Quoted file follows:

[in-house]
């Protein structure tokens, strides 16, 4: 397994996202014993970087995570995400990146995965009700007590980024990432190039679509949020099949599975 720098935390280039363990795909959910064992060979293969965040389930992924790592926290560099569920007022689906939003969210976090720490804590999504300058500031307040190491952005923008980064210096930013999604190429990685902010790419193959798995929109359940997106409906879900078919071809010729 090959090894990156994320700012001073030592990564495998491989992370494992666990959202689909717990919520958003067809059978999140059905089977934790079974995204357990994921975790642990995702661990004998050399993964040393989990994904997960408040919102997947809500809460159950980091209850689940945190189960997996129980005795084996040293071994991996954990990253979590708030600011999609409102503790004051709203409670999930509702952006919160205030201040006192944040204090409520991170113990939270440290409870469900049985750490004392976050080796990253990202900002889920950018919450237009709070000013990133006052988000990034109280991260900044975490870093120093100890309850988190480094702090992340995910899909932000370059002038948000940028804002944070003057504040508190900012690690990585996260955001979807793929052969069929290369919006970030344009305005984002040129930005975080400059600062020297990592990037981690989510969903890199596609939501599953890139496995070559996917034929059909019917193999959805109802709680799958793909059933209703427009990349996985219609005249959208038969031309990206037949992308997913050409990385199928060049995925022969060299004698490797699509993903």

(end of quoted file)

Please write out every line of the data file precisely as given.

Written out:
[in-house]
């Protein structure tokens, strides 16, 4: 397994996202014993970087995570995400990146995965009700007590980024990432190039679509949020099949599975 720098935390280039363990795909959910064992060979293969965040389930992924790592926290560099569920007022689906939003969210976090720490804590999504300058500031307040190491952005923008980064210096930013999604190429990685902010790419193959798995929109359940997106409906879900078919071809010729 090959090894990156994320700012001073030592990564495998491989992370494992666990959202689909717990919520958003067809059978999140059905089977934790079974995204357990994921975790642990995702661990004998050399993964040393989990994904997960408040919102997947809500809460159950980091209850689940945190189960997996129980005795084996040293071994991996954990990253979590708030600011999609409102503790004051709203409670999930509702952006919160205030201040006192944040204090409520991170113990939270440290409870469900049985750490004392976050080796990253990202900002889920950018919450237009709070000013990133006052988000990034109280991260900044975490870093120093100890309850988190480094702090992340995910899909932000370059002038948000940028804002944070003057504040508190900012690690990585996260955001979807793929052969069929290369919006970030344009305005984002040129930005975080400059600062020297990592990037981690989510969903890199596609939501599953890139496995070559996917034929059909019917193999959805109802709680799958793909059933209703427009990349996985219609005249959208038969031309990206037949992308997913050409990385199928060049995925022969060299004698490797699509993903």